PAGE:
Cholesterol Oxides in Foods of Animal Origin

P. PANIANGVAIT, A. J. KING, A. D. JONES, B. G. GERMAN

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Abstract

The earliest discovery of an oxidation product of cholesterol from a natural source was reported in 1940. Additional discoveries of cholesterol oxidation products (COPS) in edible food products accelerated in the 1980s as gas chromatography and high performance liquid chromatography detection methods were improved. COPS have been found in several foods including liquid eggs and dried egg products, milk and milk products, meat and meat products, marine food products, and other processed foods. Compelling evidence demonstrates that several cholesterol oxides are cytotoxic, atherogenic, mutagenic, and carcinogenic. Therefore, the presence of COPS in foods raises questions about the safety of consumption of some products.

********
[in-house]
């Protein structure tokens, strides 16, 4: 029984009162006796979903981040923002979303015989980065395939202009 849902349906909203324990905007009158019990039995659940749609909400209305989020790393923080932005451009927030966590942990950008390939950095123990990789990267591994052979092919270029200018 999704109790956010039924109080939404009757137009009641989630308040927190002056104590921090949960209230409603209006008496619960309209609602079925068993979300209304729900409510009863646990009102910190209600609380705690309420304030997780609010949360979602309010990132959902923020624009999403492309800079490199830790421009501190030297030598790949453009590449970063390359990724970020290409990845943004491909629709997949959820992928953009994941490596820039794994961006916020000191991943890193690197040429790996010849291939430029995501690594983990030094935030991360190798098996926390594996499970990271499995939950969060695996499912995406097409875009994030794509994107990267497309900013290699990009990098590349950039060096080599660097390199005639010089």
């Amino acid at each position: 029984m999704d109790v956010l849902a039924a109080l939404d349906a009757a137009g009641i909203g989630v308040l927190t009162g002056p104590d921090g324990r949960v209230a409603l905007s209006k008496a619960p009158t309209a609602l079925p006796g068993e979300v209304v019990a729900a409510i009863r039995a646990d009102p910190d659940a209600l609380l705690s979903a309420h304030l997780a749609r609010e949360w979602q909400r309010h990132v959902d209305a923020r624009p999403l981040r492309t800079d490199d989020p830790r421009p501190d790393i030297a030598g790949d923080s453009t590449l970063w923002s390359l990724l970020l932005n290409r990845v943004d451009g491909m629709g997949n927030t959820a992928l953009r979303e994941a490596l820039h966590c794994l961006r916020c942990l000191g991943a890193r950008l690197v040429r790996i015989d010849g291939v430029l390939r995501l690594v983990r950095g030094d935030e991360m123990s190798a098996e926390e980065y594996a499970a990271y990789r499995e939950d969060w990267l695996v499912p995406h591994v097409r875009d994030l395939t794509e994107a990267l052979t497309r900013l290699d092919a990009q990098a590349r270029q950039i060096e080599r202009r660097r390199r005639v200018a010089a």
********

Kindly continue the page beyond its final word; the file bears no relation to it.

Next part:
Original languageEnglish (US)
Pages (from-to)1159-1174
Number of pages16
JournalJournal of Food Science
Volume60
Issue number6
DOIs
StatePublished - 1995

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Keywords

  • cholesterol oxides
  • eggs
  • marine foods
  • meat
  • milk
  • toxicity

ASJC Scopus subject areas

  • Food Science

Cite this

PANIANGVAIT, P., KING, A. J., JONES, A. D., & GERMAN, B. G. (1995). Cholesterol Oxides in Foods of Animal Origin. Journal of Food Science, 60(6), 1159-1174. https://doi.org/10.1111/j.1365-2621.1995.tb04548.x